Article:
Alas: "Legislators are as powerless to abrogate moral and economic laws as they are to abrogate physical laws. They cannot convert wrong into right…."
The chairman testified in Congress on February 11, 2004, "'[We] at this stage are not overly concerned that there are debt burdens which are very difficult for the American public to handle.’ Mr. Greenspan’s view is that the household balance sheets are ‘in good shape,’ and perhaps stronger than ever, because the value of people’s houses and stock portfolios have risen faster than their debts." And people believe this stuff.
Federal Reserve governor Donald Kohn held forth with a more explicit description of the master plan: "Under the influence of increased wealth and low borrowing costs, households have bought more and larger houses and cars, have taken on more debt, and generally have spent more than would have been the case if interest rates had been higher…[These are] by and large the intended and logical consequences of the Federal Reserve’s effort to reduce economic slack through low interest rates." A job well done, I must say.
Just as only "few in number" harbored the same foreboding of Morand, Fitzgerald and White, the masses will need the explicit crash to illuminate their world. Then, we must consider the possibility of the capstone to inflationary destruction: the Napoleon precedent. The strongmen who took the scepter and crown before can all be adequately described by their talents as extolled by Goebbels.
Impoverishment: Dude, Where’s My Country?
Janet Maslin, in The New York Times, wrote a review of Dude, Where’s My Country? by one Michael Moore. Moore identifies himself as the perfect political candidate. Maslin remains aloof. She writes: "When ‘we, the people’ enters the vocabulary of someone who likes giving marching orders, watch out." Moore has "a penchant for demagoguery, someone who thinks that the present political structure needs ‘to be brought down and removed and replaced with a whole new system that we control.’"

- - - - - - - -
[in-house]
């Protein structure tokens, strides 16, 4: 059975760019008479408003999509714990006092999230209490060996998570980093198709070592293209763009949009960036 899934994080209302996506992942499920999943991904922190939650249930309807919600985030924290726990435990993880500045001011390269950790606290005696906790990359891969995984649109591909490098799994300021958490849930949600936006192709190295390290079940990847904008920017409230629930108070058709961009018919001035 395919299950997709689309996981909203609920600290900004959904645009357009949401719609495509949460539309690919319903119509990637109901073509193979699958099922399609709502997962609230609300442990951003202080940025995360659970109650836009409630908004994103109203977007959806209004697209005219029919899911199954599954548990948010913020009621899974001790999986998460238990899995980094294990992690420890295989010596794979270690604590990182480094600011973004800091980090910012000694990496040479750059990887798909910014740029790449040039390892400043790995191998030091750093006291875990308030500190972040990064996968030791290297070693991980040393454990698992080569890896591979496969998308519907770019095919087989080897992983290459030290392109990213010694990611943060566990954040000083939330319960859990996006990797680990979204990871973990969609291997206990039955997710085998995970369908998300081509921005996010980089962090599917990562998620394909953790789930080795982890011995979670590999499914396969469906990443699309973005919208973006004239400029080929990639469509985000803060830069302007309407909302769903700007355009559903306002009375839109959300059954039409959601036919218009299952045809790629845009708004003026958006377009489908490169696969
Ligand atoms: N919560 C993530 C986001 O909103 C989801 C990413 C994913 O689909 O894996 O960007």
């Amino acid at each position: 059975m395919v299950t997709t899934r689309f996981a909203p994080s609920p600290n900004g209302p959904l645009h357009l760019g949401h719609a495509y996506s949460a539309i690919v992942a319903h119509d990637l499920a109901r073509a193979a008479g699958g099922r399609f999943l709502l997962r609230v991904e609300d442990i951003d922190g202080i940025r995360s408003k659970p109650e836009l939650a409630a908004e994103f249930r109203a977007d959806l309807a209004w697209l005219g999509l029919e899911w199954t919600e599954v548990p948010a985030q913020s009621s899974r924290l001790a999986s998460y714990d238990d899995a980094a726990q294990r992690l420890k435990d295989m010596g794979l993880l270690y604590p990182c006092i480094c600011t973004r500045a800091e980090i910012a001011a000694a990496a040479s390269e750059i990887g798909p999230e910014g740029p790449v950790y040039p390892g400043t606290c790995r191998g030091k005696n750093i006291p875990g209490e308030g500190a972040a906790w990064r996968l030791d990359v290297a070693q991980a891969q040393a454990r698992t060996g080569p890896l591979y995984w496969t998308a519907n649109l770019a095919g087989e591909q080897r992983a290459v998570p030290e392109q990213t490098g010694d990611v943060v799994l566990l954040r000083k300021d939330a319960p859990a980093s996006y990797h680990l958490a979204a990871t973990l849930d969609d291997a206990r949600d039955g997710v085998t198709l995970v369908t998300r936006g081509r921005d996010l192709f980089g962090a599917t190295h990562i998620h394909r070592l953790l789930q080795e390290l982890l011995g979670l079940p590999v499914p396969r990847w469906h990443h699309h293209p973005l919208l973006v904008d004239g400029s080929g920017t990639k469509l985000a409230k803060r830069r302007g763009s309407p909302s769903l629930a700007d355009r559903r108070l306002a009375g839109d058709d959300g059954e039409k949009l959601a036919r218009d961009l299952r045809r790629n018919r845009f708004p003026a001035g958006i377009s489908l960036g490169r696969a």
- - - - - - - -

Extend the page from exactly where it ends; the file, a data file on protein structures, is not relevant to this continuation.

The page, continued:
Moore adopts the voice of God in one chapter and invites the reader to join Mike’s Militia in another. He gives out instructions as "your commander in chief". Maslin concludes, "Mr. Moore has marshaled an often impassioned political bluster…[into] a bumper sticker that doubles as a book."
Mr. Moore strikes me as more a twerp than a leader of the people, but his book remained on The New York Times best-seller list for several weeks. His acrimonious agitprop has been succeeded by several other angry books (I premise this from reading summary descriptions) from authors who want to hang President Bush, or, by those who want to hang those who want to hang President Bush. Among the top 15 books are those by Messrs. Clarke, Hughes, Dean, Hannity, Franken, Unger, Phillips and Suskind. This seems an unusual concentration of hatred that is being gobbled up by a restive public.
As much as this Michael Moore seems an odd People’s Choice, Alan Greenspan is an equally improbable leader, though Walter Bagehot may have explained the phenomenon. In Lombard Street (1873), Bagehot anticipated such a creature: "A permanent Governor of the Bank of England would be one of the greatest men in England. He would be a little ‘monarch’ in the City…. He would be the personal embodiment of the Bank of England; he would be constantly clothed with an almost indefinite prestige. Everybody in business would bow down before him [because]…a day might come when his favor might mean prosperity, and his distrust might mean ruin…practical men would be apt to say that it was better than the Prime Ministership, for it would have greater jurisdiction over that which practical men most covet – money."